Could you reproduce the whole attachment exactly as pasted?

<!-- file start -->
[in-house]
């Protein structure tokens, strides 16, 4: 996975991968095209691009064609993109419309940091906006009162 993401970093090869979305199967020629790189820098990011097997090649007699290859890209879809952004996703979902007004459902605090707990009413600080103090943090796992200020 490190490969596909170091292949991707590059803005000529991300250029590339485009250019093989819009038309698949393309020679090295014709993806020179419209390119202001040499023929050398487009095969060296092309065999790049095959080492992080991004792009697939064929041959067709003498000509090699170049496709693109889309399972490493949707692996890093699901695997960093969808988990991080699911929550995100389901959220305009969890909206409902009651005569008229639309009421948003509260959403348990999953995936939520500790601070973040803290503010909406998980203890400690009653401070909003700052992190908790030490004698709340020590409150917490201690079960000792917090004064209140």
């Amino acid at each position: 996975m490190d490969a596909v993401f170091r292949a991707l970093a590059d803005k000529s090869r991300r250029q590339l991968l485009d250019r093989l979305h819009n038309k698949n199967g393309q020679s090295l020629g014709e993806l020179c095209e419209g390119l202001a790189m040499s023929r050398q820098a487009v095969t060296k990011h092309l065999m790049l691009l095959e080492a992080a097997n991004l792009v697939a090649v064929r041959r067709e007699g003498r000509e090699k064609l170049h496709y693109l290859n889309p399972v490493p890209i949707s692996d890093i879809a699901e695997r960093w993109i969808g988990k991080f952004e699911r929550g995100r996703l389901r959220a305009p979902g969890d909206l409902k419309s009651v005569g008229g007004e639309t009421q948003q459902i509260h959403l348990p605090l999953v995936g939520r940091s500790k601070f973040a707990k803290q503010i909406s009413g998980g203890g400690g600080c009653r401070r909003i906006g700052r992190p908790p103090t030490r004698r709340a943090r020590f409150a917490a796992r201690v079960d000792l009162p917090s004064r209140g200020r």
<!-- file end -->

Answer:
[in-house]
């Protein structure tokens, strides 16, 4: 996975991968095209691009064609993109419309940091906006009162 993401970093090869979305199967020629790189820098990011097997090649007699290859890209879809952004996703979902007004459902605090707990009413600080103090943090796992200020 490190490969596909170091292949991707590059803005000529991300250029590339485009250019093989819009038309698949393309020679090295014709993806020179419209390119202001040499023929050398487009095969060296092309065999790049095959080492992080991004792009697939064929041959067709003498000509090699170049496709693109889309399972490493949707692996890093699901695997960093969808988990991080699911929550995100389901959220305009969890909206409902009651005569008229639309009421948003509260959403348990999953995936939520500790601070973040803290503010909406998980203890400690009653401070909003700052992190908790030490004698709340020590409150917490201690079960000792917090004064209140």
């Amino acid at each position: 996975m490190d490969a596909v993401f170091r292949a991707l970093a590059d803005k000529s090869r991300r250029q590339l991968l485009d250019r093989l979305h819009n038309k698949n199967g393309q020679s090295l020629g014709e993806l020179c095209e419209g390119l202001a790189m040499s023929r050398q820098a487009v095969t060296k990011h092309l065999m790049l691009l095959e080492a992080a097997n991004l792009v697939a090649v064929r041959r067709e007699g003498r000509e090699k064609l170049h496709y693109l290859n889309p399972v490493p890209i949707s692996d890093i879809a699901e695997r960093w993109i969808g988990k991080f952004e699911r929550g995100r996703l389901r959220a305009p979902g969890d909206l409902k419309s009651v005569g008229g007004e639309t009421q948003q459902i509260h959403l348990p605090l999953v995936g939520r940091s500790k601070f973040a707990k803290q503010i909406s009413g998980g203890g400690g600080c009653r401070r909003i906006g700052r992190p908790p103090t030490r004698r709340a943090r020590f409150a917490a796992r201690v079960d000792l009162p917090s004064r209140g200020r």